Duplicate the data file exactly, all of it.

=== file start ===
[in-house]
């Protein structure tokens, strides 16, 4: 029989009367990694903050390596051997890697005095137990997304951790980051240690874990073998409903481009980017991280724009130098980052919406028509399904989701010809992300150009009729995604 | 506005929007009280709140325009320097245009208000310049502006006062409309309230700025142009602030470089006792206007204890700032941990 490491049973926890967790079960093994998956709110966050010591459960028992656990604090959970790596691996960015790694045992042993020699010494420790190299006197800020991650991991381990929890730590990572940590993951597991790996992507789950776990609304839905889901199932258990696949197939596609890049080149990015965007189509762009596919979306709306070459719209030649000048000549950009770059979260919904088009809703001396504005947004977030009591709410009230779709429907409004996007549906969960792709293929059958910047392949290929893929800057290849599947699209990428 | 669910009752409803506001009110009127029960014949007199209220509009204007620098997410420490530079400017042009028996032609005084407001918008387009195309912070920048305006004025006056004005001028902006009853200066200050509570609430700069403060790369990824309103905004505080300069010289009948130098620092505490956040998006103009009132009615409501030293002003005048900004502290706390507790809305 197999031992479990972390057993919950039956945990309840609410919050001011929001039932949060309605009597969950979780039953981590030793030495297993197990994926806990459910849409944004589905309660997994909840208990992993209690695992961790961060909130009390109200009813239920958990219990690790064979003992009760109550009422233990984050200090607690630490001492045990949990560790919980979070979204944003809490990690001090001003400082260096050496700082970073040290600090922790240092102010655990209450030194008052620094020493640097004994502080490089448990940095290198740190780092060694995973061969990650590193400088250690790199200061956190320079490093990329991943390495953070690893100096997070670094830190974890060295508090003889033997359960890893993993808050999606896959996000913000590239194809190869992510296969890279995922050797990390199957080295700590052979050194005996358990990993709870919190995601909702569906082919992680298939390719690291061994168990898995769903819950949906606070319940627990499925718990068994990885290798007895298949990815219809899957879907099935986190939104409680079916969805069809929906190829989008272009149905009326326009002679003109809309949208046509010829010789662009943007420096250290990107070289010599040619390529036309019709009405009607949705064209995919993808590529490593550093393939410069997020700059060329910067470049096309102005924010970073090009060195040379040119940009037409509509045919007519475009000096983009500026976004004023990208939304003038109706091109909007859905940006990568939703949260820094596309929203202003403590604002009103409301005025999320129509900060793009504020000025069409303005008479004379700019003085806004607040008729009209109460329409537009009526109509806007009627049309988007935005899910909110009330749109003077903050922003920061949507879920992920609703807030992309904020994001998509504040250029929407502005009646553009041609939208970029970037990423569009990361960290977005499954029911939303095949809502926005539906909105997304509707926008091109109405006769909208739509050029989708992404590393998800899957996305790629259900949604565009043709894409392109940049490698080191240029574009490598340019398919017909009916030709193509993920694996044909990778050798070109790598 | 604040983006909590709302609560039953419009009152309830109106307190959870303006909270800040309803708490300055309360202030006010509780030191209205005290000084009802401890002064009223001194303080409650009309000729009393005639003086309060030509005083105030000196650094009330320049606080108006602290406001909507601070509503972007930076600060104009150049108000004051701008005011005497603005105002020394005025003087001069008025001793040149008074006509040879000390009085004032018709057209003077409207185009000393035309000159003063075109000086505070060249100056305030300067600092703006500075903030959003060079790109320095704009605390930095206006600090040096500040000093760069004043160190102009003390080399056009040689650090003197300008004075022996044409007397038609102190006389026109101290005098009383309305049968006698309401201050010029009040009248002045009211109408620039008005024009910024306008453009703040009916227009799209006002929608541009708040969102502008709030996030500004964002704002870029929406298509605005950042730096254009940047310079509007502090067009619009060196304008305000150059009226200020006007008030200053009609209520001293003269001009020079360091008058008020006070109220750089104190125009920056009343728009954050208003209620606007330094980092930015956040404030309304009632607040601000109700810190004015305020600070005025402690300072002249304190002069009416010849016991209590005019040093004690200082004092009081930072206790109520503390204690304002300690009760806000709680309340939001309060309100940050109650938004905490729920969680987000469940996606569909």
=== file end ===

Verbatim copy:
[in-house]
């Protein structure tokens, strides 16, 4: 029989009367990694903050390596051997890697005095137990997304951790980051240690874990073998409903481009980017991280724009130098980052919406028509399904989701010809992300150009009729995604 | 506005929007009280709140325009320097245009208000310049502006006062409309309230700025142009602030470089006792206007204890700032941990 490491049973926890967790079960093994998956709110966050010591459960028992656990604090959970790596691996960015790694045992042993020699010494420790190299006197800020991650991991381990929890730590990572940590993951597991790996992507789950776990609304839905889901199932258990696949197939596609890049080149990015965007189509762009596919979306709306070459719209030649000048000549950009770059979260919904088009809703001396504005947004977030009591709410009230779709429907409004996007549906969960792709293929059958910047392949290929893929800057290849599947699209990428 | 669910009752409803506001009110009127029960014949007199209220509009204007620098997410420490530079400017042009028996032609005084407001918008387009195309912070920048305006004025006056004005001028902006009853200066200050509570609430700069403060790369990824309103905004505080300069010289009948130098620092505490956040998006103009009132009615409501030293002003005048900004502290706390507790809305 197999031992479990972390057993919950039956945990309840609410919050001011929001039932949060309605009597969950979780039953981590030793030495297993197990994926806990459910849409944004589905309660997994909840208990992993209690695992961790961060909130009390109200009813239920958990219990690790064979003992009760109550009422233990984050200090607690630490001492045990949990560790919980979070979204944003809490990690001090001003400082260096050496700082970073040290600090922790240092102010655990209450030194008052620094020493640097004994502080490089448990940095290198740190780092060694995973061969990650590193400088250690790199200061956190320079490093990329991943390495953070690893100096997070670094830190974890060295508090003889033997359960890893993993808050999606896959996000913000590239194809190869992510296969890279995922050797990390199957080295700590052979050194005996358990990993709870919190995601909702569906082919992680298939390719690291061994168990898995769903819950949906606070319940627990499925718990068994990885290798007895298949990815219809899957879907099935986190939104409680079916969805069809929906190829989008272009149905009326326009002679003109809309949208046509010829010789662009943007420096250290990107070289010599040619390529036309019709009405009607949705064209995919993808590529490593550093393939410069997020700059060329910067470049096309102005924010970073090009060195040379040119940009037409509509045919007519475009000096983009500026976004004023990208939304003038109706091109909007859905940006990568939703949260820094596309929203202003403590604002009103409301005025999320129509900060793009504020000025069409303005008479004379700019003085806004607040008729009209109460329409537009009526109509806007009627049309988007935005899910909110009330749109003077903050922003920061949507879920992920609703807030992309904020994001998509504040250029929407502005009646553009041609939208970029970037990423569009990361960290977005499954029911939303095949809502926005539906909105997304509707926008091109109405006769909208739509050029989708992404590393998800899957996305790629259900949604565009043709894409392109940049490698080191240029574009490598340019398919017909009916030709193509993920694996044909990778050798070109790598 | 604040983006909590709302609560039953419009009152309830109106307190959870303006909270800040309803708490300055309360202030006010509780030191209205005290000084009802401890002064009223001194303080409650009309000729009393005639003086309060030509005083105030000196650094009330320049606080108006602290406001909507601070509503972007930076600060104009150049108000004051701008005011005497603005105002020394005025003087001069008025001793040149008074006509040879000390009085004032018709057209003077409207185009000393035309000159003063075109000086505070060249100056305030300067600092703006500075903030959003060079790109320095704009605390930095206006600090040096500040000093760069004043160190102009003390080399056009040689650090003197300008004075022996044409007397038609102190006389026109101290005098009383309305049968006698309401201050010029009040009248002045009211109408620039008005024009910024306008453009703040009916227009799209006002929608541009708040969102502008709030996030500004964002704002870029929406298509605005950042730096254009940047310079509007502090067009619009060196304008305000150059009226200020006007008030200053009609209520001293003269001009020079360091008058008020006070109220750089104190125009920056009343728009954050208003209620606007330094980092930015956040404030309304009632607040601000109700810190004015305020600070005025402690300072002249304190002069009416010849016991209590005019040093004690200082004092009081930072206790109520503390204690304002300690009760806000709680309340939001309060309100940050109650938004905490729920969680987000469940996606569909």